Executive Coaching – Case Studies


Often, a nonprofit executive director comes up through the programming ranks and arrives armed with many of the necessary skills to lead an organization but needs support in the management arena.  My client base includes a number of nonprofit executive directors in this category.  My focus with clients here is on the development of a solid partnership with the board chair,  how to manage the “inside” and “outside ” components of their work to ensure that senior staff are given sufficient time and direction. I have coached CEOs and their assistants to strengthen communications and implement systems that improve the effectiveness of work flow.  I stare at calendars with CEOs and have them assess how they are spending time as it relates to the goals the board has charged them with.


The work here has been about providing good counsel to philanthropists.   What makes for a good “investment?”  How do you “fall in love” with the mission of an organization and at the same time look clearly at its finances, management and board leadership?  I believe that the smarter a philanthropist is, the more generous s/he becomes and the more rewarding the philanthropic experience becomes.


Often, my nonprofit CEO clients come to me because of a unique set of circumstances.

One of my clients was promoted from COO to CEO after the death of a founding leader.  I am deeply committed to organizational succession planning and so this experience was gratifying for me as well.   Can a COO make a good CEO?  What does it take?   How does she interact with colleague staff members who see her in her old role?   How does she interact with a board who simply sees her as NOT the prior leader?

Another client is a first rate fundraiser and successfully doubled the budget of the organization in the blink of an eye.  In so doing, the staff size more than doubled.   How do you manage that kind of growth?  What kinds of systems and mechanisms do you put in place to really focus on management?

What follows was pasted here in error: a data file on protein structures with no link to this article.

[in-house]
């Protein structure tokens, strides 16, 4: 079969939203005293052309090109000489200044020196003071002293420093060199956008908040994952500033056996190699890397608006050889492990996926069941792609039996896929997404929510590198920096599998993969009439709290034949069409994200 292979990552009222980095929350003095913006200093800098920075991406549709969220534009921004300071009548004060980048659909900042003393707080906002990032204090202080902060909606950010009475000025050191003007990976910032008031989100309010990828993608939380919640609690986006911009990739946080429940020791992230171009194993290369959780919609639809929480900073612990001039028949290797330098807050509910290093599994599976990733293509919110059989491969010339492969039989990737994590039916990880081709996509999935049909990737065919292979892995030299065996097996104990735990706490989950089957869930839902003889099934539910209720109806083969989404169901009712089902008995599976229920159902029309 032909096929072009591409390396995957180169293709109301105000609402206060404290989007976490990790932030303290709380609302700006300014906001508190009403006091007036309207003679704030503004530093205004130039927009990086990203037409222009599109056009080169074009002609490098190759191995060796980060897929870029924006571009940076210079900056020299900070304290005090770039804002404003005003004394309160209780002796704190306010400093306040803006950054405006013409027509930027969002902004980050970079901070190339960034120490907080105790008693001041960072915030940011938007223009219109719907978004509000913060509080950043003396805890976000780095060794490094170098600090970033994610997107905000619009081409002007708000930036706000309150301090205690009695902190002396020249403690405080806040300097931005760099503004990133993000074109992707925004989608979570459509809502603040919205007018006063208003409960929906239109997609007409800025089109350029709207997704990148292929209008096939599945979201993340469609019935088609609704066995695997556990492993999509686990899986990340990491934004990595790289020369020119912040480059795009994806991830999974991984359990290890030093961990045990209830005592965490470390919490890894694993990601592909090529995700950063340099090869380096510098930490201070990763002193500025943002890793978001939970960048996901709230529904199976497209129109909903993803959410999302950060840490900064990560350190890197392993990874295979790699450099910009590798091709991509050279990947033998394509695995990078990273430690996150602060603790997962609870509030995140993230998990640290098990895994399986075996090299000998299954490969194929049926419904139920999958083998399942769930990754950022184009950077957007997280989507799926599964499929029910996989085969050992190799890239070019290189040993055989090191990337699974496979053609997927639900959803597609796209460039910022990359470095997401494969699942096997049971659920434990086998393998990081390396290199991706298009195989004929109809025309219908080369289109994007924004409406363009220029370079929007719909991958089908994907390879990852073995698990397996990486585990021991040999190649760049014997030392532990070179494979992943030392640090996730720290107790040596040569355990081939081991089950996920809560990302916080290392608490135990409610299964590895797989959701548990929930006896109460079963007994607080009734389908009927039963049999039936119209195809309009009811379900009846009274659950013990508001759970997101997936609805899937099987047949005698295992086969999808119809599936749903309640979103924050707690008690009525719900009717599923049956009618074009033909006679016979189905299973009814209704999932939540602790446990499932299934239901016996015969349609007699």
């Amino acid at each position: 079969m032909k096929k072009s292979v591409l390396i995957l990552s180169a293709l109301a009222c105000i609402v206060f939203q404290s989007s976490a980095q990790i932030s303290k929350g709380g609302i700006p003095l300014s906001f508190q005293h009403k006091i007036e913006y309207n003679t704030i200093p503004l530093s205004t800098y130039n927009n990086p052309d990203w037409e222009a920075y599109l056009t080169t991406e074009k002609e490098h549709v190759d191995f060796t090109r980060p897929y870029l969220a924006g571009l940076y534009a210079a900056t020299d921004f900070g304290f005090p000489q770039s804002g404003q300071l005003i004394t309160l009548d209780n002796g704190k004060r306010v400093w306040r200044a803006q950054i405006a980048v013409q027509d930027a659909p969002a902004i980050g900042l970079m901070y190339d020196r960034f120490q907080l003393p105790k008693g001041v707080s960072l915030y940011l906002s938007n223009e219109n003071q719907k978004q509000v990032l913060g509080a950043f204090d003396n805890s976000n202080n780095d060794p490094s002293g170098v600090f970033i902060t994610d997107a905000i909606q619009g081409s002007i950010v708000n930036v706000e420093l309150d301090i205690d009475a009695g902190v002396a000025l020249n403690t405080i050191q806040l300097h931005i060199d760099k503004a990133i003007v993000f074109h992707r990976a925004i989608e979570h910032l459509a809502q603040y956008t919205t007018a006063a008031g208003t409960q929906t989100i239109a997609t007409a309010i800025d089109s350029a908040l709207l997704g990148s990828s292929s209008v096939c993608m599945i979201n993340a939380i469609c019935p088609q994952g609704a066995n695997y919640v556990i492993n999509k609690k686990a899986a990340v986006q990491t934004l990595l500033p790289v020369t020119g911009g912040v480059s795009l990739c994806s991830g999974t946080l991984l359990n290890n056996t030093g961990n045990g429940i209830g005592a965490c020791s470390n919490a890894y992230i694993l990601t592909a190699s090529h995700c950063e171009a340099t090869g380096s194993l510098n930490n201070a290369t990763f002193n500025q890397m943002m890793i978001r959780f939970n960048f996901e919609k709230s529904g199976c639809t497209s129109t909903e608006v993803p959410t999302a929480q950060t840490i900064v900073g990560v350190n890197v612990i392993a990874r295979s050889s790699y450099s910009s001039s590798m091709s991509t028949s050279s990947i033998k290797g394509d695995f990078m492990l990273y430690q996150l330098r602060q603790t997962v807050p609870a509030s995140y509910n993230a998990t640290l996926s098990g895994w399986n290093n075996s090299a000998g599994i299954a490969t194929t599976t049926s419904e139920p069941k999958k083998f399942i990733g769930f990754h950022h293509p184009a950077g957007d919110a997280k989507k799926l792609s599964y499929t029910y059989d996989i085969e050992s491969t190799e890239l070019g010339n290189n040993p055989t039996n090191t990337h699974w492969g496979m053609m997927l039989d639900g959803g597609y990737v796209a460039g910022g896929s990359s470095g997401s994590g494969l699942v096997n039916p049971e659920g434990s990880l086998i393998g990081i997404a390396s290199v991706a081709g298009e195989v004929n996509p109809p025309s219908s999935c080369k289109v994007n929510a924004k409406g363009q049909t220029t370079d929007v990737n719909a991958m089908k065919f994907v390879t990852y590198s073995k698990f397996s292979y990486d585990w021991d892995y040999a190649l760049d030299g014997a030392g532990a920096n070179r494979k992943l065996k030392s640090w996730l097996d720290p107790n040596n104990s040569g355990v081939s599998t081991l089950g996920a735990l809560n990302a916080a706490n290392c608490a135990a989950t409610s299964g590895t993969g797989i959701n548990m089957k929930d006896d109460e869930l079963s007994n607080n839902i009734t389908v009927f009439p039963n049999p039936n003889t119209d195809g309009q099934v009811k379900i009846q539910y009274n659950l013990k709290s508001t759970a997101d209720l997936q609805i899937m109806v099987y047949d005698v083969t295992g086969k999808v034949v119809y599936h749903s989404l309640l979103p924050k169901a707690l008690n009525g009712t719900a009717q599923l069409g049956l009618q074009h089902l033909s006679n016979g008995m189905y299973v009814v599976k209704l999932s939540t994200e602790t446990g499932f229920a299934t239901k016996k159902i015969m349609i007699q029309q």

Lastly, non profit CEOs are, by their very nature, deeply committed to the organization they serve.  When a non profit CEO determines it is time to move on,  a coach can be of enormous value.   Are you sure?   What do you think will happen when you leave?  How will you communicate?   Is your board strong enough to sustain the transition?   Lots of questions and I not only pose them but guide clients to the answers that work for them.


I work well with Development Directors.  First off, I was an executive director who came to the nonprofit world with zero fundraising experience.  I learned on the job and became quite skilled at it.  I had a Development Director who was first rate and our partnership was key to the growth of our organization.  I know what a good relationship looks like.  What a CEO needs from a Devo Director, what a Devo director needs from a CEO.  I can offer guidance on how to work with the CEO’s assistant on calendaring.   In addition, I can offer thoughts on how to work with a board in a collaborative and not combative way.  Development Directors should not be nags – they should be cheerleaders and champions.  My work with Development Directors is very hands on.  I want to see them succeed and that means hitting or exceeding their targets.


Program Directors are often underfunded and over-extended.  And someone always has a new program idea.  Or there is a grant proposal that the organization might secure if you build a new program.  Or conversely, you lose a grant and you lose the people tied to that grant.   How do you maneuver through this?  How do you manage up?  How do you say no?  How do you manage your time?

I’ve worked with clients to analyze monthly and weekly hours s/he dedicates to each of the different work areas.  We compare that analysis with the priorities set during an annual review process.  We adjust.  We use the documentation to illustrate workload and to make recommendations about how to work smarter and different.

I do a great deal of management coaching — how to motivate high performers, how to lead a poor performer to her/his own conclusion that the fit is bad.

And I’ve worked with clients to re-structure their group to create a strong number two, especially if the program director’s work entails travel.